Thanks to everyone who joined Erin Kelly, Melanie McGrath and me at Mansfield Central Library on Saturday 25 February. We had a panel discussion and Q&A, ...
Saturday, 27 February 2010
Right Little Madam
There's a rash of American musical revivals in London at the moment, many of the best helmed by director Thom Southerland. This one's sandwiched between a punchy Mack and Mabel in Catford and a promising State Fair at the Finborough.
Madam was Ethel Merman's biggest career triumph after Annie Get Your Gun and casting any part she ever played is a minefield. Here, the role of brassy, crassy party-giving US Ambassador to ‘Lichtenburg’ Mrs. Sally Adams is in the sure hands of Beverley Klein, recently successful as Golde in Fiddler on the Roof, and particularly excellent as the Witch in the Linbury Studio ‘Into the Woods’.
In ‘Madam’ her vocal range is tested slightly as some of the songs fall uncomfortably between her chest and head voice, but she delivers power and pathos in equal measure eventually showing the vulnerable romantic beneath the steel magnolia.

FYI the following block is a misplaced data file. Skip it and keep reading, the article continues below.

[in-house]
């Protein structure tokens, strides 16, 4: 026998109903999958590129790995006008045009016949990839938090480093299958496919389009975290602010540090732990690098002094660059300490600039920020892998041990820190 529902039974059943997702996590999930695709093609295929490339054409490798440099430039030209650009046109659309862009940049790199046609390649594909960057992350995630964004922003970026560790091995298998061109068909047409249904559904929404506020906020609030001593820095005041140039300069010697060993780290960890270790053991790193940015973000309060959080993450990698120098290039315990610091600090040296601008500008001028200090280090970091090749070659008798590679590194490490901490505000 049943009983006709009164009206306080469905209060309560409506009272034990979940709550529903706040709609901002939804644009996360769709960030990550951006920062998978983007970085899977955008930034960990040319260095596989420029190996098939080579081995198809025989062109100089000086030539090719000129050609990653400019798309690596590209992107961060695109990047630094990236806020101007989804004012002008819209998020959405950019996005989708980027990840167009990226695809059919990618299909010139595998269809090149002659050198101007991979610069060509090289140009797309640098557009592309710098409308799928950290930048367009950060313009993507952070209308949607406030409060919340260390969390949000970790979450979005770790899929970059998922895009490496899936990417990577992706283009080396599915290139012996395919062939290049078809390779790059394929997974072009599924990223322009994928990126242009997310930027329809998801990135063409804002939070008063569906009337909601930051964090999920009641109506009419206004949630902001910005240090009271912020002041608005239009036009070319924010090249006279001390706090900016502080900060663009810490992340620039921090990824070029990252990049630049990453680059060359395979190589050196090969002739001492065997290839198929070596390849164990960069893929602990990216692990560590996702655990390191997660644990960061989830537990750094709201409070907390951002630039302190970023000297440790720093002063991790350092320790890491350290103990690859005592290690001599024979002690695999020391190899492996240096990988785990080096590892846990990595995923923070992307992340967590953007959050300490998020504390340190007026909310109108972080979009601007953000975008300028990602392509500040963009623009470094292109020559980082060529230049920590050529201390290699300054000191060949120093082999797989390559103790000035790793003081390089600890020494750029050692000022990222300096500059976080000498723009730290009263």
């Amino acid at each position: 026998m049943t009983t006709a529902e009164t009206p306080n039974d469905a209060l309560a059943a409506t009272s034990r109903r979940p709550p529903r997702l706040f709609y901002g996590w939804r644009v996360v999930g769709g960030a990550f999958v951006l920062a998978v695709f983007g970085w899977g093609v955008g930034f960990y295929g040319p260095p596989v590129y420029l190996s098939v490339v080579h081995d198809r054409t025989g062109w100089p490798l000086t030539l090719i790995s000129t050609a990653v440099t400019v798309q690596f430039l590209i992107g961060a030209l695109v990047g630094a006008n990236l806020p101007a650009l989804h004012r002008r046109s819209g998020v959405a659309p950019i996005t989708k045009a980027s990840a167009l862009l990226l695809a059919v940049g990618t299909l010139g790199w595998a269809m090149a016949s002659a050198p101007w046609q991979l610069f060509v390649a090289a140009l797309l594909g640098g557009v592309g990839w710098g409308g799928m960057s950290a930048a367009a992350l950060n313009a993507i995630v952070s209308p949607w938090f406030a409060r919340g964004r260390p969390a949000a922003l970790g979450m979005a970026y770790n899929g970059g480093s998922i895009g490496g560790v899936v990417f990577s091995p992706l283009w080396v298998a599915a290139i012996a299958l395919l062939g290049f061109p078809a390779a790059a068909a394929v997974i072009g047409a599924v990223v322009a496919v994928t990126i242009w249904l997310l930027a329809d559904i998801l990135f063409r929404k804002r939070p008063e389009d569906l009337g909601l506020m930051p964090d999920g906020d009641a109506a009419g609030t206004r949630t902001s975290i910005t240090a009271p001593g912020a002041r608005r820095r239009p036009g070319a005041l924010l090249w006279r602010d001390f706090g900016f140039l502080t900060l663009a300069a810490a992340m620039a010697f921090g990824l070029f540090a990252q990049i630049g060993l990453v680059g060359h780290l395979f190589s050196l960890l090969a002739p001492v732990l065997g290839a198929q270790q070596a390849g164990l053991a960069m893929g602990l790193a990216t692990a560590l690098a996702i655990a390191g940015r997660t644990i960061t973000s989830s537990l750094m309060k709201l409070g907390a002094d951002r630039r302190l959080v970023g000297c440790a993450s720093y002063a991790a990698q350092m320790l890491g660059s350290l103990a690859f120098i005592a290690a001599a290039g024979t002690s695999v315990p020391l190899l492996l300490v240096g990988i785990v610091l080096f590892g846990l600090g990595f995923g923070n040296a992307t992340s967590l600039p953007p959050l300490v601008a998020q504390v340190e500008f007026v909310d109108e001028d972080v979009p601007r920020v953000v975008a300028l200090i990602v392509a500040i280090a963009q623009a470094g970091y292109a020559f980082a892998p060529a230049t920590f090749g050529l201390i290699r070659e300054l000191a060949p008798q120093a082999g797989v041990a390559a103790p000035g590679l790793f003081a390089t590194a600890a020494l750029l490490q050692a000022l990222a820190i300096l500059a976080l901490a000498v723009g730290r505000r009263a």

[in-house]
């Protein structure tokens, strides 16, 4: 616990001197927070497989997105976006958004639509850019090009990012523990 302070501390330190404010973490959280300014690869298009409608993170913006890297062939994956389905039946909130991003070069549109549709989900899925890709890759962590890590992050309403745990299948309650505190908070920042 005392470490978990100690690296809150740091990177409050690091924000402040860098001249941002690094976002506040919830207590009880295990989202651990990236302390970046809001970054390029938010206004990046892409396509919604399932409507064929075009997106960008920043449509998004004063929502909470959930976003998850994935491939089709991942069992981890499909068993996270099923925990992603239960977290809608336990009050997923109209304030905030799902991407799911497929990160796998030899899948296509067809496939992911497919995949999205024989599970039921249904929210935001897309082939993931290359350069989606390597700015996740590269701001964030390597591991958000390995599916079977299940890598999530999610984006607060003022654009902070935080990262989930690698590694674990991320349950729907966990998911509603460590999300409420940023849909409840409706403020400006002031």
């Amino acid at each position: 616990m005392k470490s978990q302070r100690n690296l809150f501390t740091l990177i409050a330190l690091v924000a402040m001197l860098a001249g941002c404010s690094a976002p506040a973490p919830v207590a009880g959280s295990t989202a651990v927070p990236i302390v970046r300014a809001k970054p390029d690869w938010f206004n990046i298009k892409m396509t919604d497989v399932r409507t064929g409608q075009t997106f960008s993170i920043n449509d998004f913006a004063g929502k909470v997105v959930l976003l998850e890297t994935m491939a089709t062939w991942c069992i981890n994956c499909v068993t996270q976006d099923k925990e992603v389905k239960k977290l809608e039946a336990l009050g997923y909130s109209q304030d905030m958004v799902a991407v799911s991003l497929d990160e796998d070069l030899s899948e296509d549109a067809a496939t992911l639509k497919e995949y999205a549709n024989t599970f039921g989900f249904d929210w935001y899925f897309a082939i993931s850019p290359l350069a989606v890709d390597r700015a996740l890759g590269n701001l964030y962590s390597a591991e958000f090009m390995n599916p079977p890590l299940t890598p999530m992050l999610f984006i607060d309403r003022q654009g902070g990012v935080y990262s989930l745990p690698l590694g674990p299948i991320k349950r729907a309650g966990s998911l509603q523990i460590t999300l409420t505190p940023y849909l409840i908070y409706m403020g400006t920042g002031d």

The script has been butchered to fit the scale of the venue and production budget, and the political plot of whether or not the US should give a loan to the tiny Grand Duchy is mown down by the theatrical effect of so many excellent Irving Berlin melodies. Sit back and enjoy the ride.
Chris Love is winning as romantic lead Kenneth Gibson, as is Gido Schimanski - a dark horse of the musical theatre circuit and although in his late thirties still ‘discoverable’ - playing Sally's own love interest. The rest of the supporting cast look slightly as though Klein has invited her grandchildren round to tea, but they work darned hard and some of the choreography is brilliant in such a small space. The whole show's miked by the way, heaven knows why because the theatre's the size of my living room and Klein could, in most circumstances, fill a large hall without any assistance.
The Gatehouse is a friendly venue - actually a Wetherspoons pub with good value food and drink - with the invitation to ‘drink as much as you like’ firmly nailed to the doors of the auditorium, a risk not worth taking with some audience members ...